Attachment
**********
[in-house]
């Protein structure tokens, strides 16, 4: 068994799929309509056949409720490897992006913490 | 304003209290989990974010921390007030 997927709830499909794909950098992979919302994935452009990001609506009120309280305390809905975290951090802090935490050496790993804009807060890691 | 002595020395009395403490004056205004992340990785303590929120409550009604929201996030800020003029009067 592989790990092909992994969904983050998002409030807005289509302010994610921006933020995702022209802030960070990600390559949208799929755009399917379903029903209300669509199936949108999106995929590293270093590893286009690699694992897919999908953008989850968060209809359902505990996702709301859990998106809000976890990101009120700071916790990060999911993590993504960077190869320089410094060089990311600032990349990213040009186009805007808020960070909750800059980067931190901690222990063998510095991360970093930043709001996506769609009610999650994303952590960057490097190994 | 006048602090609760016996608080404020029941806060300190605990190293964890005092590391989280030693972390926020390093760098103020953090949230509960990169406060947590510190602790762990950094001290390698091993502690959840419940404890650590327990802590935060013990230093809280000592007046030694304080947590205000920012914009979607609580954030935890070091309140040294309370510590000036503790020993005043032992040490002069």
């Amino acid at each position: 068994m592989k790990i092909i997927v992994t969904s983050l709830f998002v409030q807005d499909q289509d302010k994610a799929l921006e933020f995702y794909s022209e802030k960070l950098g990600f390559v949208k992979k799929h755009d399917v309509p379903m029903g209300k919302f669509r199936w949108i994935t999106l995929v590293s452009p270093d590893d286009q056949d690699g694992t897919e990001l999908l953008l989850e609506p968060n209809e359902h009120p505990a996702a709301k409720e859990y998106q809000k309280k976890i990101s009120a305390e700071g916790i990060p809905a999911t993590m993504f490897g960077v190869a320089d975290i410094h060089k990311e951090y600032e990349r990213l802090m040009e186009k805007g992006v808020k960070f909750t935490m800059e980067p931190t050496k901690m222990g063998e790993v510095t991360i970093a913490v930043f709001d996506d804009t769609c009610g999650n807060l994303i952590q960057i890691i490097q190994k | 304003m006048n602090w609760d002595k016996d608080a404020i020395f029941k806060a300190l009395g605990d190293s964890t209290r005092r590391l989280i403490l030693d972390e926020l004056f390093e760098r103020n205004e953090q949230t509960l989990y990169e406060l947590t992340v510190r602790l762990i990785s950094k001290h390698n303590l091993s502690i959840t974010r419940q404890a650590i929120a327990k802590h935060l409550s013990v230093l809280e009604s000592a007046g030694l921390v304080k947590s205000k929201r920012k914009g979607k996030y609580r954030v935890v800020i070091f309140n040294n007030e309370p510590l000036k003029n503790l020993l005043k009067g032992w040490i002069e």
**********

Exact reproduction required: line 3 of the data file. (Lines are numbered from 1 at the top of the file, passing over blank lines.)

């Amino acid at each position: 068994m592989k790990i092909i997927v992994t969904s983050l709830f998002v409030q807005d499909q289509d302010k994610a799929l921006e933020f995702y794909s022209e802030k960070l950098g990600f390559v949208k992979k799929h755009d399917v309509p379903m029903g209300k919302f669509r199936w949108i994935t999106l995929v590293s452009p270093d590893d286009q056949d690699g694992t897919e990001l999908l953008l989850e609506p968060n209809e359902h009120p505990a996702a709301k409720e859990y998106q809000k309280k976890i990101s009120a305390e700071g916790i990060p809905a999911t993590m993504f490897g960077v190869a320089d975290i410094h060089k990311e951090y600032e990349r990213l802090m040009e186009k805007g992006v808020k960070f909750t935490m800059e980067p931190t050496k901690m222990g063998e790993v510095t991360i970093a913490v930043f709001d996506d804009t769609c009610g999650n807060l994303i952590q960057i890691i490097q190994k | 304003m006048n602090w609760d002595k016996d608080a404020i020395f029941k806060a300190l009395g605990d190293s964890t209290r005092r590391l989280i403490l030693d972390e926020l004056f390093e760098r103020n205004e953090q949230t509960l989990y990169e406060l947590t992340v510190r602790l762990i990785s950094k001290h390698n303590l091993s502690i959840t974010r419940q404890a650590i929120a327990k802590h935060l409550s013990v230093l809280e009604s000592a007046g030694l921390v304080k947590s205000k929201r920012k914009g979607k996030y609580r954030v935890v800020i070091f309140n040294n007030e309370p510590l000036k003029n503790l020993l005043k009067g032992w040490i002069e």